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OBVIOUSLY, WHAT we need isn't advice from a self-help guru, but a fighting movement for women's liberation. During the much-maligned women's movement of the 1960s and '70s, actions demanding greater freedoms for women played an invaluable role in giving women the confidence to demand more.
A small example of an action organized by Women Employed in 1977 gives a sense of how contagious the demand for equality could be. Iris Rivera, a legal secretary at a Chicago law firm, had been fired for refusing the order to make coffee every morning, arguing, "I don't drink coffee, it's not listed as one of my job duties, and ordering the secretaries to fix the coffee is carrying the role of homemaker too far."
Women Employed organized a protest to demand her job back. Sara Evans describes the scene in the book Tidal Wave: How Women Changed America at Century's End: "Protesters presented the lawyers with a bag of used coffee grounds and a flyer on how to make your own coffee. Step 5 was 'Turn switch to on. This is the most difficult step, but with practice, even an attorney can master it.'"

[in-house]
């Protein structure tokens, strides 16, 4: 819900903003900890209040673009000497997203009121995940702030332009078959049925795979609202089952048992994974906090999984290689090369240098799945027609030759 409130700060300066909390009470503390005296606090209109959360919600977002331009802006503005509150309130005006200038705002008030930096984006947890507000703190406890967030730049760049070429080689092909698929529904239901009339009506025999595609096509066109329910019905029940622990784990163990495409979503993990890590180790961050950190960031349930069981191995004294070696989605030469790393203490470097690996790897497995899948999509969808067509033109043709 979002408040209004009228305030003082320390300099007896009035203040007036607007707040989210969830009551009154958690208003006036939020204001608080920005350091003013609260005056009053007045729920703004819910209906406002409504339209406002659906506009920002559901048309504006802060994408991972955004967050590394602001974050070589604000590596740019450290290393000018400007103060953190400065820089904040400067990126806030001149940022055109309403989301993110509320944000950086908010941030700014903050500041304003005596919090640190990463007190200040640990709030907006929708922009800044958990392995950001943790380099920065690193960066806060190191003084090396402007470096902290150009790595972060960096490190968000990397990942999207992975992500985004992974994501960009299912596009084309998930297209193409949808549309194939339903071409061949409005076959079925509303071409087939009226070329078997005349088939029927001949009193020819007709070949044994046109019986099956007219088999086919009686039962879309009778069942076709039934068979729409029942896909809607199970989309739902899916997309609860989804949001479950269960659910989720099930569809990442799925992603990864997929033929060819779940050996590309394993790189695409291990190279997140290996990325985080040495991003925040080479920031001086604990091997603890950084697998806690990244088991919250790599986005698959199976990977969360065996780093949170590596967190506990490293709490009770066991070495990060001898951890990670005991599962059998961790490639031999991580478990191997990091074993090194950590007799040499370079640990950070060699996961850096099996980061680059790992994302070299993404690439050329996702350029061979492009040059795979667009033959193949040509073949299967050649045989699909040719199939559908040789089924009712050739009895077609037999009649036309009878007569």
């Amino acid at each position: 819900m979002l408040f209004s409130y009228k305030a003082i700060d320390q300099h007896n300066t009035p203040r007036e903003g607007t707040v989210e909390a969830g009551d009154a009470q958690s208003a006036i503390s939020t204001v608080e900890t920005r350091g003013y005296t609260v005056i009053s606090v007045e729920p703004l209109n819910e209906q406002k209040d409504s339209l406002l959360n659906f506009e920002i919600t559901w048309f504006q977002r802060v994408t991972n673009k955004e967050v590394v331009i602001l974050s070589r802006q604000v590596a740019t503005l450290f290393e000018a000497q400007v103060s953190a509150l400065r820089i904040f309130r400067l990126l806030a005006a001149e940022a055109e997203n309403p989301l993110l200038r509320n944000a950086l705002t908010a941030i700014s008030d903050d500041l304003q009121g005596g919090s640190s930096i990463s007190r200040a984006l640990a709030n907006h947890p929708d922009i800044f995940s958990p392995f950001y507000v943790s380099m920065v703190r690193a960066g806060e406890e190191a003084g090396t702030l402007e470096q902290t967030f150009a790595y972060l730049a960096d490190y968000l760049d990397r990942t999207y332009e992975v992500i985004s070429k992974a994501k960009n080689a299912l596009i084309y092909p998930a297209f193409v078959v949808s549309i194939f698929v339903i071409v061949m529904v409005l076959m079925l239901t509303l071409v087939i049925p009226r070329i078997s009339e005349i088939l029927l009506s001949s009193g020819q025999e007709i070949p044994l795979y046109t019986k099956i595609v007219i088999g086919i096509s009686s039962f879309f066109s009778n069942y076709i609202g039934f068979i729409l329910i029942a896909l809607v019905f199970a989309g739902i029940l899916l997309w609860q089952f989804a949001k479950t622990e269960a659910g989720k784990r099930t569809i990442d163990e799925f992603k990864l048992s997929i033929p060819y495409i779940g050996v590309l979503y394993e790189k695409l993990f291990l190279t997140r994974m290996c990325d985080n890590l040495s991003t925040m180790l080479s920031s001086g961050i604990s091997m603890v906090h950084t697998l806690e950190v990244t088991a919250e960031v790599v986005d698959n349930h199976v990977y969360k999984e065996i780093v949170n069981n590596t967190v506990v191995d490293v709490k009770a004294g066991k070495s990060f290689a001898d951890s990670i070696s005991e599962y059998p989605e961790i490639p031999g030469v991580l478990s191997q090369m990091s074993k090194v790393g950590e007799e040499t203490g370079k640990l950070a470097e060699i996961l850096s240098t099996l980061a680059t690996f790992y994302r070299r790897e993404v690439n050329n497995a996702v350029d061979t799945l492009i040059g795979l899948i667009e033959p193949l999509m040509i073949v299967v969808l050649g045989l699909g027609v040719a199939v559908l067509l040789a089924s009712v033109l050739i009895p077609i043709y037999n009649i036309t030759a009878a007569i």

The protest was splashed all over the media, "sparking debates and small revolutions in thousand of offices," writes Evans. And Iris Rivera got her job back.
During this period, women and men took part in numerous struggles that raised demands for the equality of women in society--protesting sexual harassment at work, demanding pay equity, gaining access to legal and safe abortion, and challenging the forced sterilization of poor women.
If these are examples of the kind of "damage" done to women by the movement of the 1960s and '70s, then a new wave of damage is in order.